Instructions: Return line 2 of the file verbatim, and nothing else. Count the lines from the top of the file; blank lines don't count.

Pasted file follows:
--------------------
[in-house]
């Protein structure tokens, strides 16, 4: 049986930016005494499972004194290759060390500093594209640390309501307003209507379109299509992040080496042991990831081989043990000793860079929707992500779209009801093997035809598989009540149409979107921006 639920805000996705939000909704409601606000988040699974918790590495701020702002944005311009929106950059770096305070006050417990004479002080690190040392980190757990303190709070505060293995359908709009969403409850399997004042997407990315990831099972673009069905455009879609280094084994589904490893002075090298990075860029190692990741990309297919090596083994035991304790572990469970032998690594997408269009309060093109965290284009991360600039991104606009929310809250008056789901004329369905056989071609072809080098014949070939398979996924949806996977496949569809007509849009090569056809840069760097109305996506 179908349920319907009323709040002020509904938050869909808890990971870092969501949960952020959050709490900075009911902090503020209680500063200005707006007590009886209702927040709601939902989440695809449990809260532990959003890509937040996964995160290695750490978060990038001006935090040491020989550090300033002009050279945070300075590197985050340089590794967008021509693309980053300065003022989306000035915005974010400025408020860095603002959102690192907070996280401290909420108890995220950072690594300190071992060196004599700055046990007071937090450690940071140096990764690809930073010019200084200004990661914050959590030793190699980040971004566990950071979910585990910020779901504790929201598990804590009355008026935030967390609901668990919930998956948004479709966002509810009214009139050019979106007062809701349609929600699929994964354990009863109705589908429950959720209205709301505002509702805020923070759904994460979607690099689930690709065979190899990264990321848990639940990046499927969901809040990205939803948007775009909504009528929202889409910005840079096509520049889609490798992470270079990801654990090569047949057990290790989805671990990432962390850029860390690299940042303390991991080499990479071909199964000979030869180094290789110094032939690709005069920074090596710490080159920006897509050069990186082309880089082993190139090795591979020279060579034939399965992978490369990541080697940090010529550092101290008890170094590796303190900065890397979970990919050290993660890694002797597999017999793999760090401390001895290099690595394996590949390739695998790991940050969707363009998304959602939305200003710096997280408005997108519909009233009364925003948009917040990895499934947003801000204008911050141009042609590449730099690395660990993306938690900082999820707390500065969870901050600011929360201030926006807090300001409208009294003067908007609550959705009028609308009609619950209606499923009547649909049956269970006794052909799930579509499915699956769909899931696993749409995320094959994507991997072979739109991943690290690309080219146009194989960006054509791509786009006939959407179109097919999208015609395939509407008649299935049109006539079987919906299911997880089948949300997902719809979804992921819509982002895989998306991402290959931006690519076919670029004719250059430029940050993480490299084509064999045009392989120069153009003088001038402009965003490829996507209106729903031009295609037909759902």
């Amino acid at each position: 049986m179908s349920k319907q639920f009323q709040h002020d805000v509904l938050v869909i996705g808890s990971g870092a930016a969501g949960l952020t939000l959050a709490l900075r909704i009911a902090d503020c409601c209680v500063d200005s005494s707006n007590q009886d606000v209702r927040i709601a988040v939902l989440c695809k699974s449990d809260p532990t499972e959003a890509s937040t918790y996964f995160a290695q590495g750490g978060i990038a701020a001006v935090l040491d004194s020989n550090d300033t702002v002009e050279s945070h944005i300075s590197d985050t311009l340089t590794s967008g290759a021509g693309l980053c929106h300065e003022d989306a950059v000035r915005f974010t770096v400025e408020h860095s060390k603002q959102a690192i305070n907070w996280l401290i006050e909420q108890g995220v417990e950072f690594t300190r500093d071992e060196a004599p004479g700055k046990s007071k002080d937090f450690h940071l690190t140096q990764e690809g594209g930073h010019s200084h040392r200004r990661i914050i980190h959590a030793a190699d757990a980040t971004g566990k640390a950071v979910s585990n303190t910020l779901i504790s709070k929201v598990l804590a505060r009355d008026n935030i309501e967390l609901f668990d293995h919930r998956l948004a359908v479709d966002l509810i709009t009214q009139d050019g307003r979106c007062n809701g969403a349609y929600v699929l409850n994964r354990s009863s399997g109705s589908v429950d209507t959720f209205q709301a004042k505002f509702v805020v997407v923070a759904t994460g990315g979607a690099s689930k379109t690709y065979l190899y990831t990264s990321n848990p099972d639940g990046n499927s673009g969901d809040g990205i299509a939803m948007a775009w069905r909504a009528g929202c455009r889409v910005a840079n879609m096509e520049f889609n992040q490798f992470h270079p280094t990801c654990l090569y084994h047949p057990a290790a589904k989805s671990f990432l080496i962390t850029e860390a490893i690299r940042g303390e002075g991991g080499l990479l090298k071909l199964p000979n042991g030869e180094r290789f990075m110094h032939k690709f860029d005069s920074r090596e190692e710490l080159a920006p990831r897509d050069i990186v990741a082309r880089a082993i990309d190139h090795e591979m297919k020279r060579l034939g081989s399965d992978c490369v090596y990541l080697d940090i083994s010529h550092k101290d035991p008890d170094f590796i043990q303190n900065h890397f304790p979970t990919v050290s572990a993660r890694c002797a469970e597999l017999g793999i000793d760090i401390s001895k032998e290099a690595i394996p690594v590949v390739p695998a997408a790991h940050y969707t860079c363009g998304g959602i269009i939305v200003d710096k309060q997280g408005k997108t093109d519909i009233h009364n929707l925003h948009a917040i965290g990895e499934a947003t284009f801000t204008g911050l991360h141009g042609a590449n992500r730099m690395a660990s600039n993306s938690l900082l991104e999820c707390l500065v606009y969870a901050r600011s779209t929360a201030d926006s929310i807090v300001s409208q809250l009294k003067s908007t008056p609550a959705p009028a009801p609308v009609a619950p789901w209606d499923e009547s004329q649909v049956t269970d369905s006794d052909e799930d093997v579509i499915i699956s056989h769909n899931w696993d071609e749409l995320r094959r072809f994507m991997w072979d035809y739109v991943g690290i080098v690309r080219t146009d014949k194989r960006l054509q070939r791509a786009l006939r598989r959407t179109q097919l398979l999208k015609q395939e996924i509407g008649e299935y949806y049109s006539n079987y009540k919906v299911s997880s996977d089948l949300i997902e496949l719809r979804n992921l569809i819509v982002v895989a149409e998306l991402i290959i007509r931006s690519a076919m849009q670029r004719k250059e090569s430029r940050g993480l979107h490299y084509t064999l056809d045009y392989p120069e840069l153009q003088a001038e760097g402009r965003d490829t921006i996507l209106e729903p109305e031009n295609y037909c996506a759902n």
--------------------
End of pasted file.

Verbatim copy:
């Protein structure tokens, strides 16, 4: 049986930016005494499972004194290759060390500093594209640390309501307003209507379109299509992040080496042991990831081989043990000793860079929707992500779209009801093997035809598989009540149409979107921006 639920805000996705939000909704409601606000988040699974918790590495701020702002944005311009929106950059770096305070006050417990004479002080690190040392980190757990303190709070505060293995359908709009969403409850399997004042997407990315990831099972673009069905455009879609280094084994589904490893002075090298990075860029190692990741990309297919090596083994035991304790572990469970032998690594997408269009309060093109965290284009991360600039991104606009929310809250008056789901004329369905056989071609072809080098014949070939398979996924949806996977496949569809007509849009090569056809840069760097109305996506 179908349920319907009323709040002020509904938050869909808890990971870092969501949960952020959050709490900075009911902090503020209680500063200005707006007590009886209702927040709601939902989440695809449990809260532990959003890509937040996964995160290695750490978060990038001006935090040491020989550090300033002009050279945070300075590197985050340089590794967008021509693309980053300065003022989306000035915005974010400025408020860095603002959102690192907070996280401290909420108890995220950072690594300190071992060196004599700055046990007071937090450690940071140096990764690809930073010019200084200004990661914050959590030793190699980040971004566990950071979910585990910020779901504790929201598990804590009355008026935030967390609901668990919930998956948004479709966002509810009214009139050019979106007062809701349609929600699929994964354990009863109705589908429950959720209205709301505002509702805020923070759904994460979607690099689930690709065979190899990264990321848990639940990046499927969901809040990205939803948007775009909504009528929202889409910005840079096509520049889609490798992470270079990801654990090569047949057990290790989805671990990432962390850029860390690299940042303390991991080499990479071909199964000979030869180094290789110094032939690709005069920074090596710490080159920006897509050069990186082309880089082993190139090795591979020279060579034939399965992978490369990541080697940090010529550092101290008890170094590796303190900065890397979970990919050290993660890694002797597999017999793999760090401390001895290099690595394996590949390739695998790991940050969707363009998304959602939305200003710096997280408005997108519909009233009364925003948009917040990895499934947003801000204008911050141009042609590449730099690395660990993306938690900082999820707390500065969870901050600011929360201030926006807090300001409208009294003067908007609550959705009028609308009609619950209606499923009547649909049956269970006794052909799930579509499915699956769909899931696993749409995320094959994507991997072979739109991943690290690309080219146009194989960006054509791509786009006939959407179109097919999208015609395939509407008649299935049109006539079987919906299911997880089948949300997902719809979804992921819509982002895989998306991402290959931006690519076919670029004719250059430029940050993480490299084509064999045009392989120069153009003088001038402009965003490829996507209106729903031009295609037909759902």